Man pleads not guilty to murder in Pacific Beach restroom stabbing; was newly out of prison
Martin Alvarez Jr., 33, is accused in the fatal Aug. 16 attack on Michael Wagley, 39.
A 33-year-old man accused of a “random act of murder” in the stabbing death of an apparent stranger in a Pacific Beach public bathroom was newly out of prison after state officials slashed several weeks from his time behind bars, a prosecutor told a San Diego judge Aug. 25.
Martin Alvarez Jr., who pleaded not guilty to murder in connection with the Aug. 16 attack on Michael Wagley, had been released from prison more than 80 days early and less than three weeks before the stabbing, Deputy District Attorney George Modlin said during Alvarez’s brief arraignment in San Diego County Superior Court.
As the state tries to stem the spread of COVID-19 inside prisons, officials have given early release to some qualifying inmates who have less than six months left on their sentence. Alvarez is among those inmates.
Alvarez also is accused of using a knife to attack Wagley, 39, who police said had recently arrived in San Diego and had not found a place to live.
Modlin called the slaying a “random act of murder.” It happened about 7:30 p.m. in a public restroom by the beach at Grand Avenue and Ocean Boulevard, near the main lifeguard station in Pacific Beach.
Police suspect 33-year-old Martin Alvarez of fatally stabbing 39-year-old Michael Wagley on Aug. 16 in a restroom at Grand Avenue and Ocean Boulevard.
The prosecutor said the assailant walked into the bathroom and attacked Wagley from behind, stabbing his neck then throwing him to the ground, fracturing Wagley’s skull.
Once Wagley was down, the prosecutor said, the attacker stabbed Wagley “multiple times in the neck, having never met this victim and having no connection to this victim prior.”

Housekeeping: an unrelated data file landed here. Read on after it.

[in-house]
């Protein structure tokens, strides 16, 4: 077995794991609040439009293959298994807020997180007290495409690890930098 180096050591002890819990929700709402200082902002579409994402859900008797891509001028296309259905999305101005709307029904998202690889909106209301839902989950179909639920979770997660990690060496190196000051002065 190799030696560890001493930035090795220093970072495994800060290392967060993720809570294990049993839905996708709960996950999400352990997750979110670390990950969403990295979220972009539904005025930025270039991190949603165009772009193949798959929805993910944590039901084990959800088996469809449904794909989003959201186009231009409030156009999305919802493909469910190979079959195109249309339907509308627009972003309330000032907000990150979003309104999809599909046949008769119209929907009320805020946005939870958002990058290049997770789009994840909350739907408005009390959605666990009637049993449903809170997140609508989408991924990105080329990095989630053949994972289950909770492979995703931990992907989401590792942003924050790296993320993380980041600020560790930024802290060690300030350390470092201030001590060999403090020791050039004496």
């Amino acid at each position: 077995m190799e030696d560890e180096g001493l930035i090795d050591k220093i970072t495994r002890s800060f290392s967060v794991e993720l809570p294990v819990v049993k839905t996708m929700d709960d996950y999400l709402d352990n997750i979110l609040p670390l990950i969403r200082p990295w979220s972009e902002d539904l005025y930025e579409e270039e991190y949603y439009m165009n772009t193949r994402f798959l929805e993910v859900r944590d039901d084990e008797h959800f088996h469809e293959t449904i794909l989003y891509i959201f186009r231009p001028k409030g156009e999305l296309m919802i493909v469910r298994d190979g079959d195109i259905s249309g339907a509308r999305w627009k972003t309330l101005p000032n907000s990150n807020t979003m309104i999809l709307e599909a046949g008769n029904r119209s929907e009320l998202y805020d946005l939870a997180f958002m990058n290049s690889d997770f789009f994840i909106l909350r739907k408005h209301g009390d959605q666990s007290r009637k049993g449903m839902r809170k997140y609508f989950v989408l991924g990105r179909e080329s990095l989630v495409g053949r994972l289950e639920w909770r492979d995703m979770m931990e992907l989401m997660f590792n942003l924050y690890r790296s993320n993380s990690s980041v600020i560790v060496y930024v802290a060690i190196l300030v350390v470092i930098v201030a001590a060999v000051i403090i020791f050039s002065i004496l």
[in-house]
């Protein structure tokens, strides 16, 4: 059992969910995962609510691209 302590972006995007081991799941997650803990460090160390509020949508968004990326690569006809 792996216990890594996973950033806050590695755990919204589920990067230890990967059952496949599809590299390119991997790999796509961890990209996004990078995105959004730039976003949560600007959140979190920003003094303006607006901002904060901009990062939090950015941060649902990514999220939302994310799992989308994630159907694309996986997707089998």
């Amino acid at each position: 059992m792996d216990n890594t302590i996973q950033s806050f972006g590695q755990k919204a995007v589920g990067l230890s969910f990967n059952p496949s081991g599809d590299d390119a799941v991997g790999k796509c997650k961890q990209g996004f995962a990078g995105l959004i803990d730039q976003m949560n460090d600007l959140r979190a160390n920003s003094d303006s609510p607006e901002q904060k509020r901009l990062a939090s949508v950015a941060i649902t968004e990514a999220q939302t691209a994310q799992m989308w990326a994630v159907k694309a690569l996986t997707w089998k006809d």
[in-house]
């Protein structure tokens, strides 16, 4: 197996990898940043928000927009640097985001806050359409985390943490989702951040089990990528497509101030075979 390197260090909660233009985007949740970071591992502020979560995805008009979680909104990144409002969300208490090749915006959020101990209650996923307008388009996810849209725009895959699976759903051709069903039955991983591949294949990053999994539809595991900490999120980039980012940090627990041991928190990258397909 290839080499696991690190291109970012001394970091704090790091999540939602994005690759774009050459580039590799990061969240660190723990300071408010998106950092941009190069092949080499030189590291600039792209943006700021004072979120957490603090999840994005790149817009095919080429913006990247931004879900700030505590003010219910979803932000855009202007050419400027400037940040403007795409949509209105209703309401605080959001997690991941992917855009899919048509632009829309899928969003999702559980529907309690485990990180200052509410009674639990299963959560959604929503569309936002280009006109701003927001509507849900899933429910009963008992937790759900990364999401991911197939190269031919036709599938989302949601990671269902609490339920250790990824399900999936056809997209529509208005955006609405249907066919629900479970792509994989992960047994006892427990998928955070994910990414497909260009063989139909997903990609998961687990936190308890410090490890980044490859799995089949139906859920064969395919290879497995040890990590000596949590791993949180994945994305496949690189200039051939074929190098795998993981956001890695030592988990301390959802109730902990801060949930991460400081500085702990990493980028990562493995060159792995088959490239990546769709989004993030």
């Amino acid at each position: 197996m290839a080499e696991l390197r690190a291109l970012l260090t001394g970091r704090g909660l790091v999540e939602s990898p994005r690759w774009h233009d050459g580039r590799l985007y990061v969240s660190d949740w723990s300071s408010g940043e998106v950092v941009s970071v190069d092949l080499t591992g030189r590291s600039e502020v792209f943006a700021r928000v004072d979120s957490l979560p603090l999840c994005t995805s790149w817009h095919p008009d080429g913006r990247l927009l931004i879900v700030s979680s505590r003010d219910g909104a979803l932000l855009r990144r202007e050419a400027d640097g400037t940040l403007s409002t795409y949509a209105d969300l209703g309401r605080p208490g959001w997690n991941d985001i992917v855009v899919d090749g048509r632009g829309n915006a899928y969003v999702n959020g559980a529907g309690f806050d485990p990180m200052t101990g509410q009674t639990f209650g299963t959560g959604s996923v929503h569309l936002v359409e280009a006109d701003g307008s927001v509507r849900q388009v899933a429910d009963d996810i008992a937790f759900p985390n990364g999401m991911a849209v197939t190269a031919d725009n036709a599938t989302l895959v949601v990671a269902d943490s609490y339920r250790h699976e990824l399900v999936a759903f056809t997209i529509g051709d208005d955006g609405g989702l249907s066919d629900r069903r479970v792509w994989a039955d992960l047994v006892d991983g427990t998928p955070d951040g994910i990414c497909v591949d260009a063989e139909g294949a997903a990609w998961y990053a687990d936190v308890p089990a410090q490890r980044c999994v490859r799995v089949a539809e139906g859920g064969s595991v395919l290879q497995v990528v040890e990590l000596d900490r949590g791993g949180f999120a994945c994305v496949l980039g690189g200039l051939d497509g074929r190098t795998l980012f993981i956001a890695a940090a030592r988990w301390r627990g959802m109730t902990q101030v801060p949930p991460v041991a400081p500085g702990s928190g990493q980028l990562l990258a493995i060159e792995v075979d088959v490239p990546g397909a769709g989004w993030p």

In a news release last week, San Diego police homicide Lt. Andra Brown said police didn’t know what had preceded the stabbing. She also said several witnesses told police that the assailant left the scene on a bicycle immediately after the attack.
Police soon detained and interviewed Alvarez, who the lieutenant said matched the suspect’s description.
Alvarez’s defense attorney declined to comment after the court hearing, saying he was awaiting evidence from the prosecution.
According to the prosecutor, Alvarez had been sent to prison following a 2017 conviction for robbery and assault, a case that put a strike on his record.
He was released in March 2019 and returned to prison about six months later after a theft conviction.
The California Department of Corrections and Rehabilitation, which runs state prisons, said Alvarez had qualified for 84 days of credit during his second prison sentence. It came through a good-behavior program for inmates who had no rules violations between March 1 and July 5, a step to help reduce prison population in the time of COVID-19.
That credit put Alvarez’s potential release date in December 2020. And that qualified him for consideration for expedited release in another pandemic-related release program designed to create space inside the prisons for physical distancing and quarantining.
Alvarez was released July 30 to be supervised by the county’s Probation Department, the Department of Corrections said.
Modlin said that when Alvarez got out of prison, he failed to check in with the officers supervising his case.
Alvarez could face up to 56 years to life if convicted. He remains jailed without bail. A hearing to discuss setting a bail amount is slated for Monday, Aug. 31.